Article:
• Average Customer Review: 3.3 out of 5 stars  See all reviews (7 customer reviews)
  • Amazon Bestsellers Rank: 1,548,321 in Books (See Top 100 in Books)

More About the Author

Discover books, learn about writers, and more.

Inside This Book

(Learn More)
First Sentence
In the late, chilly days of January 1675, John Sassamon set out for Plymouth. Read the first page
Explore More
Concordance
Browse Sample Pages
Front Cover | Copyright | Table of Contents | Excerpt | Index
Search inside this book:

Customer Reviews

3.3 out of 5 stars
Share your thoughts with other customers

Top Customer Reviews

Format: Hardcover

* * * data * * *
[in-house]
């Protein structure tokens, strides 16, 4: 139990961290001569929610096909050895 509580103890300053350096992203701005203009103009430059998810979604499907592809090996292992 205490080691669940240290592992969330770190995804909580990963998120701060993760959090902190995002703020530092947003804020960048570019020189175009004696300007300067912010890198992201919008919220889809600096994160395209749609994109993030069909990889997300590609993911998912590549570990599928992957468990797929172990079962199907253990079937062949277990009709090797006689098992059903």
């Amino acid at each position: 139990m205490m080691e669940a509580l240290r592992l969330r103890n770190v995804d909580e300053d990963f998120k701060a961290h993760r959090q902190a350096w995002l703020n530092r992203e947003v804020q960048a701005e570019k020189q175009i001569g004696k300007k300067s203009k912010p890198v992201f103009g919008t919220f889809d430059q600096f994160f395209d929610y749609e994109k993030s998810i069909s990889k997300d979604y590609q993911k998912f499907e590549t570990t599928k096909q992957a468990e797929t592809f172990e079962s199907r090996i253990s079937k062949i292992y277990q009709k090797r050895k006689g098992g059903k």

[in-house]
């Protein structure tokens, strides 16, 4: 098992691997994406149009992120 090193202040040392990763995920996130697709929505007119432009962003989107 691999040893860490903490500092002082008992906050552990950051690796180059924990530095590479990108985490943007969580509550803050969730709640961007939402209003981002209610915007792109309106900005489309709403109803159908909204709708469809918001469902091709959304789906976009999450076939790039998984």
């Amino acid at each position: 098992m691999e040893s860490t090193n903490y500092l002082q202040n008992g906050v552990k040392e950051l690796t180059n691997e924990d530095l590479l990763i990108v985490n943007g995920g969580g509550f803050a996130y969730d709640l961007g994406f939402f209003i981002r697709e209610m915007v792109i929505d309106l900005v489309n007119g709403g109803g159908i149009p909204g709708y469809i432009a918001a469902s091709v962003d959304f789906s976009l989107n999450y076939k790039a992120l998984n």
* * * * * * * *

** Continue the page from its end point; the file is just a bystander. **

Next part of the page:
Three centuries ago, New England Native Americans were forced into war with the English colonists who had been gradually destroying the native economy by stealing their land, interfering with their hunting, fishing, and farming, etc. The resulting war, known as King Philip's War, decimated the English population and very nearly rid New England of whites entirely. English technology and European diseases ultimately won out over theWampanoags and their allies; there was never again an "Indian threat" in New England. "The Name of War" recounts the struggle as told in English accounts; official documents, diaries, and letters. Author Jill Lepore makes the point that history is always written by the victor. What makes the retelling of King Philip's War so one-sided is the fact that the conquered, the Native American tribes, had no written language in which to tell their side of the story. Very few natives of that time could read or write English and, if they left any accounts of the war, they have never been discovered. Lepore goes on to show that what subsequent generations of Americans thought about the war was based entirely on the writings of the colonists and later, anglo scholars and writers. Their view of the Native American ranged from pagan devil-worshippers, as shown by the Mathers and other early religious leaders, to Noble Savage (Cooper) and finally, Vanishing American (The Curse of Metamora). These attitudes, calcified in books and plays, became the stones upon which later White treatment of Indian nations in other parts of the country were based. The final confrontation at Wounded Knee two hundred years after King Philip's War, had its birth in the earliest chronicles of the seventeent-century.Read more ›